Episode 02: Yaye Helene Ndiaye and Kitambaa address the social inequalities that arise without an infrastructure that considers feminine hygiene needs

Kitambaa, which symbolizes and evokes ‘dignity’ in Swahili, aims to provide young African girls and women of childbearing age with washable pads that meet their hygienic needs to enable them to go to school and so to participate equitably in national development. By reducing the upheavals caused – in their education and their lives – by their periods and the lack of accessibility to disposable hygiene products and adequate infrastructure, Kitambaa provides an ecologically and financially sustainable solution while answering her community social needs.

  • 40% of girls between the ages of 9 and 17 have skipped school at least once a week every time they get their period due to lack of sanitation.
  • This absenteeism hurts academic performance. In some cases, girls (11.2%) drop out of school because of challenges encountered during their periods.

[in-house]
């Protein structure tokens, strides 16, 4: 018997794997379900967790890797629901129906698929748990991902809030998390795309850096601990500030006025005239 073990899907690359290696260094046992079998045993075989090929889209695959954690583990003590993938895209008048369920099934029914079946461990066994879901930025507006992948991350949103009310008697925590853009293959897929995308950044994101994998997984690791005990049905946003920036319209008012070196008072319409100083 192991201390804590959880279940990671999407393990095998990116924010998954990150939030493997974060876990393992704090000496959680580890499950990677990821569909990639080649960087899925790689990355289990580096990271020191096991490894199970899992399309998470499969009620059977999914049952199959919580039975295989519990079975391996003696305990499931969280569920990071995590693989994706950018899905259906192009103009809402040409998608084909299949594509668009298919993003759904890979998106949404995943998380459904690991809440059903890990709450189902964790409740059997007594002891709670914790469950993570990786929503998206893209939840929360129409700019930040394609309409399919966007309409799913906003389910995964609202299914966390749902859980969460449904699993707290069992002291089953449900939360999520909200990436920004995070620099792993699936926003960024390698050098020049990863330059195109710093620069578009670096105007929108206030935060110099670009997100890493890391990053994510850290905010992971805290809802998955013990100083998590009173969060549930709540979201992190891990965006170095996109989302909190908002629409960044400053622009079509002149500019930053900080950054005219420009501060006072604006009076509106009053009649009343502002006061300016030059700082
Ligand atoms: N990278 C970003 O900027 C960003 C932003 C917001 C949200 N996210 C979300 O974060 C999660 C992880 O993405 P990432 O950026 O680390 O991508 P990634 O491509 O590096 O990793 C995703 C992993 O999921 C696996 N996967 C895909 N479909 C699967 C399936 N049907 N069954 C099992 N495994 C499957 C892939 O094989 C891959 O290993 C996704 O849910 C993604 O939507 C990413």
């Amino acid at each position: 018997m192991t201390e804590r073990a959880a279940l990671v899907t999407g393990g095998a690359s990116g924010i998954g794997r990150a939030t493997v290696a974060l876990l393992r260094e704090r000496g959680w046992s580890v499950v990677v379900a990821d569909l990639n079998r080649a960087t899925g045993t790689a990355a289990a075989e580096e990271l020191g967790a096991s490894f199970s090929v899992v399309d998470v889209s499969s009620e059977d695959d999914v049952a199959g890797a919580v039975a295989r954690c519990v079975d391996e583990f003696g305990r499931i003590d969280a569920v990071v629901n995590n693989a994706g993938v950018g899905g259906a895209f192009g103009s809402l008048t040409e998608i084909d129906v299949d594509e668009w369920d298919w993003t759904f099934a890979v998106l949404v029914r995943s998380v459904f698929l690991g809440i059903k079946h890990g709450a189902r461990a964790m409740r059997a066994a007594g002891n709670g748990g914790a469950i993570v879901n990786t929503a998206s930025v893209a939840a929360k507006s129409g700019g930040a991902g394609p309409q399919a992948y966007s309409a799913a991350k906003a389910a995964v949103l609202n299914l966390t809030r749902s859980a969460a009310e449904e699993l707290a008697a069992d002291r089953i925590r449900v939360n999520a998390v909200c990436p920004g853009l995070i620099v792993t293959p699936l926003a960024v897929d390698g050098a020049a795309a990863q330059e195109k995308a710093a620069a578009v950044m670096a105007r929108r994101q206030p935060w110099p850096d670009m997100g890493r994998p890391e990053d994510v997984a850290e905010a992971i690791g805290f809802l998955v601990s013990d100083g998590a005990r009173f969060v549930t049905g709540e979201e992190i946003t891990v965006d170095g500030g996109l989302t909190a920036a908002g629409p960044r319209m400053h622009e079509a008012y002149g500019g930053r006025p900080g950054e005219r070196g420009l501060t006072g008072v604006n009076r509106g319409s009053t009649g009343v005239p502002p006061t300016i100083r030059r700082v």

• Women lose 40-45% of their income during these five days.
  • More than half of elementary schools did not have sanitary facilities. 52% of schools did not have a toilet, and 59% did not have access to water.
Thanks to her experience in NY, her education, and her life experience in Senegal, Yaye Helene understood very fast the importance to supplement any outside funds (NGO or donors’ funding) with local support – whether using a local Mayor’s enthusiasm or the new creation of a free zone in the country.

Y.H. Ndiaye founded the organization in 2019 and participated in the 2020 round of the AFIDBA, a multidisciplinary, multi-stakeholder, international, and bilingual program dedicated to the inclusive, digital, and sustainable economic growth in continental Africa, in partnership with Positive Planet International.

Guest Co-Host: Catherine Roggero-Lovisi, former President of Revlon North America


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